[Essay 2: Analyzing a Problem] Assistive Robots in Elder Care



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Professor Zino

English 101

October 23, 2014

[Essay 2: Analyzing a Problem]
Assistive Robots in Elder Care
The elderly population is steadily increasing and care of our elders is often left to family members or elder care facilities. Adam Piore, an award winning journalist writes in his article Friends for Life in the November 2014 issue of Popular Science Magazine:

Though just beginning to take root elsewhere, the concept of a human-robot society already thrives in extended-care homes across Japan. By 2025, 30 percent of the country’s population is projected to be elderly (up from 12 percent in 1990). This demographic shift will require an estimated 2.4 million caregivers — a 50 percent increase in an industry known for high turnover and low pay.

The collaboration of humans and robots is beneficial to both the patients and their caregivers. Lightening the load for health-care workers would lessen the need for such an increase in the number of caregivers. Japan is ahead of the curve, already implementing different types of robots

into their elder care facilities.


The government of Kanagawa Profecture in Japan sees the rising aged population dilemma and has begun funding the use of three different types of robots in their elder care facilities. These three robots serve very different purposes, a powered exoskeleton for stroke patients, a bipedal robot capable of teaching patients Tai Chi, and Paro, a baby harp seal robot developed as a therapeutic robot for emotional companionship. Paro was designed as a companionate robot. Already in use in nursing facilities, gentle stroking of Paro’s fur elicits a response, it turns its head and makes purring noises. Patients talk to Paro, and even tell it their secrets. Piore retells a story he was told while visiting Umegaoka Long Term Health Facility in Yokohama, Japan:

Yasko Komatzu, the head nurse, pulls me aside to tell me a story: Not long ago, a patient arrived who would frequently wander the hallways, entering others’ rooms to move and collect interesting objects . . . Paro’s arrival had a calming effect on all the patients, but especially the wanderer. She largely abandoned her forays when told the baby seal was waiting for her in the third floor common room.

He witnessed this patient sitting and brushing Paro’s fur humming to it. She called him over to her and told him that Paro was saying “Nice to meet you”, she then returned her attention to Paro (Piore Friends for Life). Sherry Turkle, author of Alone Together also noticed the calming effects of Paro as well as its potential to become a companion to the elderly when she met Miriam, a 72 year-old woman in a nursing home. Miriam was visibly depressed, and projected her feelings of being sad on to Paro. She would stroke the baby seal, which in turn would turn towards her purring softly. This encouraged Miriam to show more affection towards Paro (8-9). Feeling less lonely and having a companionate robot can make the transition into an elder care facility easier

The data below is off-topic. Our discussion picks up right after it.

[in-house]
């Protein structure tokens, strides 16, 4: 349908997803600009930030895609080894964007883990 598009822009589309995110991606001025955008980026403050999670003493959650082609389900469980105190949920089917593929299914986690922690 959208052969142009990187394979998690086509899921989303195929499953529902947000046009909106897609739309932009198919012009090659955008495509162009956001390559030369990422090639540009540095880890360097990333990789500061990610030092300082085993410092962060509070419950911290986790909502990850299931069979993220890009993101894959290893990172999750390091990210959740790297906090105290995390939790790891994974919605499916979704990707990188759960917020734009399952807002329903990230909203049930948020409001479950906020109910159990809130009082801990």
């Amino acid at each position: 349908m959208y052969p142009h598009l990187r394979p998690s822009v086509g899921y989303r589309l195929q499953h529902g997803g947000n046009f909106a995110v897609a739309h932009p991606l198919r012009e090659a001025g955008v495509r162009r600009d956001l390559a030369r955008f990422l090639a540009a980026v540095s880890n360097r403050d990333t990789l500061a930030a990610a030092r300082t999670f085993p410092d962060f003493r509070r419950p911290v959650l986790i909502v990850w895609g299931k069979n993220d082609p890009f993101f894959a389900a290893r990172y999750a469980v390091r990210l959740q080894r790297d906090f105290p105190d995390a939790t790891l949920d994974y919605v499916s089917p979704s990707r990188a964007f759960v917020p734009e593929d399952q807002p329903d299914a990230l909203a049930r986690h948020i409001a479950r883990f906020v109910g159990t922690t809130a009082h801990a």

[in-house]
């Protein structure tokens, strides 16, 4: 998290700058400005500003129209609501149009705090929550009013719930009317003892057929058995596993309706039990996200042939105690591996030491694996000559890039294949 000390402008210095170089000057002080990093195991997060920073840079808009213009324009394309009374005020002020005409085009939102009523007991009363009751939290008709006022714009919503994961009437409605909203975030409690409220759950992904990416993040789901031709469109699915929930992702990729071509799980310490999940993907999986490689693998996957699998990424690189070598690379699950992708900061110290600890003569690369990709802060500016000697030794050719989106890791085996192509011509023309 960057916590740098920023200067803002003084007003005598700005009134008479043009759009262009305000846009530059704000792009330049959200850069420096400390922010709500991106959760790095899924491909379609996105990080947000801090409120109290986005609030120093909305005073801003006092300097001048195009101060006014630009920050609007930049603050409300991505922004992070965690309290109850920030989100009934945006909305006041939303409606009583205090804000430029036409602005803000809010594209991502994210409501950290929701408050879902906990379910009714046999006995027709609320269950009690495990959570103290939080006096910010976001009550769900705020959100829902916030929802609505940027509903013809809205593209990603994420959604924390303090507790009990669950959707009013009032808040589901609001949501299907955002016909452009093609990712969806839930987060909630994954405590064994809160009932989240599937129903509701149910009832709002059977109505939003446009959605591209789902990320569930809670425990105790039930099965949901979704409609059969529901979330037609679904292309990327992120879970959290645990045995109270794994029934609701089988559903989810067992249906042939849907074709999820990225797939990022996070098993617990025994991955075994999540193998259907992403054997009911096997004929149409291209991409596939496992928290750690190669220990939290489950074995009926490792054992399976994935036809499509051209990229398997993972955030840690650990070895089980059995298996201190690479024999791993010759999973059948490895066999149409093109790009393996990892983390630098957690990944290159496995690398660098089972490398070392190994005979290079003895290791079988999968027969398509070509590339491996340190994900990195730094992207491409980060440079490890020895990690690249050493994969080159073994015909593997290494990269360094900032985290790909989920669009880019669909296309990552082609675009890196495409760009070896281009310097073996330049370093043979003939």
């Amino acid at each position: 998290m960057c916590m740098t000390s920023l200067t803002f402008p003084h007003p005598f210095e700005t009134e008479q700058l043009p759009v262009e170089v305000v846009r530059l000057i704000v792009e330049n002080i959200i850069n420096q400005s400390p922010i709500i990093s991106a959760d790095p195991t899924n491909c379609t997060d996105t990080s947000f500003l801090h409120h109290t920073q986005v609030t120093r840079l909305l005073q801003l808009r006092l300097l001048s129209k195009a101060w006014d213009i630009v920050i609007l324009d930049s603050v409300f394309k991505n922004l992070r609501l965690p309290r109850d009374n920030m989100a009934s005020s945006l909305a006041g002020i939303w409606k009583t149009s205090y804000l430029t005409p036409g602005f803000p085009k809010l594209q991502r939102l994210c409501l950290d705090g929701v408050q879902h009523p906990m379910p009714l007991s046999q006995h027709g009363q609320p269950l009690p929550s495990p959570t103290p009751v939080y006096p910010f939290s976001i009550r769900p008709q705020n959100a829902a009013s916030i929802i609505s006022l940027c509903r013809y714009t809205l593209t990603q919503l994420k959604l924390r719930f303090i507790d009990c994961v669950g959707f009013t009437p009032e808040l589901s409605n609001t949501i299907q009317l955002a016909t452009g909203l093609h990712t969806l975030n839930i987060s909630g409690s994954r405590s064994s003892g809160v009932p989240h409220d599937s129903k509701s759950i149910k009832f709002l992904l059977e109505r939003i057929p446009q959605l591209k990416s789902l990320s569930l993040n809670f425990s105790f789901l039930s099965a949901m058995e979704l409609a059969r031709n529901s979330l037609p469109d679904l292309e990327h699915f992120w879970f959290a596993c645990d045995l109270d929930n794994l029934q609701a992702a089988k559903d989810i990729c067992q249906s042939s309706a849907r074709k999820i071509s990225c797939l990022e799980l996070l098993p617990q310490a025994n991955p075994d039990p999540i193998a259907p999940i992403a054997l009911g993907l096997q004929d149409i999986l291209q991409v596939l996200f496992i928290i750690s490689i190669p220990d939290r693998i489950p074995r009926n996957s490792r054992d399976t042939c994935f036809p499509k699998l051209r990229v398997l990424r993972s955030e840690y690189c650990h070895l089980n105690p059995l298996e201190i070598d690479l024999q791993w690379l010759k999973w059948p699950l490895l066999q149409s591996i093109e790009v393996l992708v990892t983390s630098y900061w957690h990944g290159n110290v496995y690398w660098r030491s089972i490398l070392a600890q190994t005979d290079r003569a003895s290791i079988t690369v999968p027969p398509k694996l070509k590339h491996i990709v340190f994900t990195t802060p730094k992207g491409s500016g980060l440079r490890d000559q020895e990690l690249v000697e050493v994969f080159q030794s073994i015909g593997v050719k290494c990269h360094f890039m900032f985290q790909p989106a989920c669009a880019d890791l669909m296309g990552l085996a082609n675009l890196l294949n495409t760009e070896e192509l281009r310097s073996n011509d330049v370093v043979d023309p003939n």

on the elderly as well as the staff that must care for them. Companionate robots give people something to care for, even if the robots don’t care about them. They make us feel less alone, less separated from our loved ones.


Nursebot was developed to help the elderly as well as patients that may need assistance at home and in institutional facilities such as nursing homes and hospitals. Nursebot can learn its way around hospitals as well as patients schedules. It was designed to ensure patients take medications and eat their meals on time, and some models can even carry oxygen and medications. She notes how researchers hoped that with the use of Nursebot, patients would no longer spend many lonely hours waiting for appointments for the attendants to come pick them up, instead, Nursebot could take them to their destination much quicker (Turkle 121). By 2006, Nursebot was placed into use in many elder care facilities and reactions to the robotic attendant were mostly positive. While Turkle believes patients need human touch, some elderly are content

with robots taking care of their most personal needs. Bathing is not something that Nursebot is currently capable of, but it may be in the future (Turkle 121). More modest patients may prefer to be bathed by a robot than a human. Nursebot may be the future for us all.


Pairing humans up with robots has many benefits, nursing in any capacity is extremely demanding and stressful. Nursing staff must care for multiple patients on any given day, and with the use of these robots, their job can be made easier. The future demand for more nurses and health-care workers can be lessened by the introduction of robots in institutional settings as well as elder care facilities. The combination of assistive technology such as Paro, friend and confidant, powered exoskeletons and Tai Chi teaching robots, to help patients to regain and maintain mobility, and Nursebot to take care of all basic needs will help patients in nursing homes feel less lonely and helpless. They could also potentially relieve family members of the burden of paying hefty prices for the care of their loved ones.
Works Cited
Turkle, Sherry. Alone Together: Why We Expect More from Technology and Less from Each Other New York: Basic Books, 2012, Print.
Piore, Adam. “Friend for Life.” Popular Science Magazine. 21 Oct. 2014. Web 21 Oct 2014

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